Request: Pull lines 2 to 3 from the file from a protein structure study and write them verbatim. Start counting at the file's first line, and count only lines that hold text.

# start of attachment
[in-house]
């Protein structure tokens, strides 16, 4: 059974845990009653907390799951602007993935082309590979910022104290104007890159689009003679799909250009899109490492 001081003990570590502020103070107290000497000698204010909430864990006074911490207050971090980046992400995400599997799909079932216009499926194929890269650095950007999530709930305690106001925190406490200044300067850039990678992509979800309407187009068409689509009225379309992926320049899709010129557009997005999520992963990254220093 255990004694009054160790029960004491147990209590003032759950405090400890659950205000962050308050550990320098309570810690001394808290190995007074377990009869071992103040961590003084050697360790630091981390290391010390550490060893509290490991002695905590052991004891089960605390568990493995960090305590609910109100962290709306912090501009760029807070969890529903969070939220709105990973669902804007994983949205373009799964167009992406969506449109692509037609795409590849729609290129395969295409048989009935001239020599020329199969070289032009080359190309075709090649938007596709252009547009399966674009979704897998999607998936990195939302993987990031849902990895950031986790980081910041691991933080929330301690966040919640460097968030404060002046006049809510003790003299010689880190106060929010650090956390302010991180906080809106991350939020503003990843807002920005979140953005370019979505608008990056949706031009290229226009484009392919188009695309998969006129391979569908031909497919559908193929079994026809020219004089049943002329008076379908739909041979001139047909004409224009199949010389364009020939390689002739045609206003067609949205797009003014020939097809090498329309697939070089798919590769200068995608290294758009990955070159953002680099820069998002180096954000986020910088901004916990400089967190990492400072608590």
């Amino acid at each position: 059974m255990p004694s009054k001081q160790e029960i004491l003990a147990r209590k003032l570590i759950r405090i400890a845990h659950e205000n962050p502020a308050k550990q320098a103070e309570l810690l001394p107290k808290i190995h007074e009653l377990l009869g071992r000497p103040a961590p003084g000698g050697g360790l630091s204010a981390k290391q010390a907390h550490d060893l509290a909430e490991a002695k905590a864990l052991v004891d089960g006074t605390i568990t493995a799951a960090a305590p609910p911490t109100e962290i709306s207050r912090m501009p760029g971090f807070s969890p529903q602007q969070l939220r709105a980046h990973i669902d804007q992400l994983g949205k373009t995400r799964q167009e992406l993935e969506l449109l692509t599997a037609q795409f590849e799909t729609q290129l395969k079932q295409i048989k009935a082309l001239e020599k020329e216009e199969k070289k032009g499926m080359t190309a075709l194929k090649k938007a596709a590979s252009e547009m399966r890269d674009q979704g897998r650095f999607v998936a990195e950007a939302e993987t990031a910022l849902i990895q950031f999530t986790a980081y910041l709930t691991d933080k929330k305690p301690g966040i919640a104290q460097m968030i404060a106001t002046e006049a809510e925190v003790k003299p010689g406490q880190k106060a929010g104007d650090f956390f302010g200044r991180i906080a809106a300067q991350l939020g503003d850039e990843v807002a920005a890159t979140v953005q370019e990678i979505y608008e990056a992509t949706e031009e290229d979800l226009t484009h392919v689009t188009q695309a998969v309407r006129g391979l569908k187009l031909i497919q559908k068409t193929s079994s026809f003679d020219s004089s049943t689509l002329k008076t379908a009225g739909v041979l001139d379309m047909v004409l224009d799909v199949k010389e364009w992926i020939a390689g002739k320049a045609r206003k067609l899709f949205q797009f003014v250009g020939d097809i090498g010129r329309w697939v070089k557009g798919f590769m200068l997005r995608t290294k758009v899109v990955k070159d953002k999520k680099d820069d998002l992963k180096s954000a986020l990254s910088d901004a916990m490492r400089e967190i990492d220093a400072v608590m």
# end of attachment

């Protein structure tokens, strides 16, 4: 059974845990009653907390799951602007993935082309590979910022104290104007890159689009003679799909250009899109490492 001081003990570590502020103070107290000497000698204010909430864990006074911490207050971090980046992400995400599997799909079932216009499926194929890269650095950007999530709930305690106001925190406490200044300067850039990678992509979800309407187009068409689509009225379309992926320049899709010129557009997005999520992963990254220093 255990004694009054160790029960004491147990209590003032759950405090400890659950205000962050308050550990320098309570810690001394808290190995007074377990009869071992103040961590003084050697360790630091981390290391010390550490060893509290490991002695905590052991004891089960605390568990493995960090305590609910109100962290709306912090501009760029807070969890529903969070939220709105990973669902804007994983949205373009799964167009992406969506449109692509037609795409590849729609290129395969295409048989009935001239020599020329199969070289032009080359190309075709090649938007596709252009547009399966674009979704897998999607998936990195939302993987990031849902990895950031986790980081910041691991933080929330301690966040919640460097968030404060002046006049809510003790003299010689880190106060929010650090956390302010991180906080809106991350939020503003990843807002920005979140953005370019979505608008990056949706031009290229226009484009392919188009695309998969006129391979569908031909497919559908193929079994026809020219004089049943002329008076379908739909041979001139047909004409224009199949010389364009020939390689002739045609206003067609949205797009003014020939097809090498329309697939070089798919590769200068995608290294758009990955070159953002680099820069998002180096954000986020910088901004916990400089967190990492400072608590």
């Amino acid at each position: 059974m255990p004694s009054k001081q160790e029960i004491l003990a147990r209590k003032l570590i759950r405090i400890a845990h659950e205000n962050p502020a308050k550990q320098a103070e309570l810690l001394p107290k808290i190995h007074e009653l377990l009869g071992r000497p103040a961590p003084g000698g050697g360790l630091s204010a981390k290391q010390a907390h550490d060893l509290a909430e490991a002695k905590a864990l052991v004891d089960g006074t605390i568990t493995a799951a960090a305590p609910p911490t109100e962290i709306s207050r912090m501009p760029g971090f807070s969890p529903q602007q969070l939220r709105a980046h990973i669902d804007q992400l994983g949205k373009t995400r799964q167009e992406l993935e969506l449109l692509t599997a037609q795409f590849e799909t729609q290129l395969k079932q295409i048989k009935a082309l001239e020599k020329e216009e199969k070289k032009g499926m080359t190309a075709l194929k090649k938007a596709a590979s252009e547009m399966r890269d674009q979704g897998r650095f999607v998936a990195e950007a939302e993987t990031a910022l849902i990895q950031f999530t986790a980081y910041l709930t691991d933080k929330k305690p301690g966040i919640a104290q460097m968030i404060a106001t002046e006049a809510e925190v003790k003299p010689g406490q880190k106060a929010g104007d650090f956390f302010g200044r991180i906080a809106a300067q991350l939020g503003d850039e990843v807002a920005a890159t979140v953005q370019e990678i979505y608008e990056a992509t949706e031009e290229d979800l226009t484009h392919v689009t188009q695309a998969v309407r006129g391979l569908k187009l031909i497919q559908k068409t193929s079994s026809f003679d020219s004089s049943t689509l002329k008076t379908a009225g739909v041979l001139d379309m047909v004409l224009d799909v199949k010389e364009w992926i020939a390689g002739k320049a045609r206003k067609l899709f949205q797009f003014v250009g020939d097809i090498g010129r329309w697939v070089k557009g798919f590769m200068l997005r995608t290294k758009v899109v990955k070159d953002k999520k680099d820069d998002l992963k180096s954000a986020l990254s910088d901004a916990m490492r400089e967190i990492d220093a400072v608590m």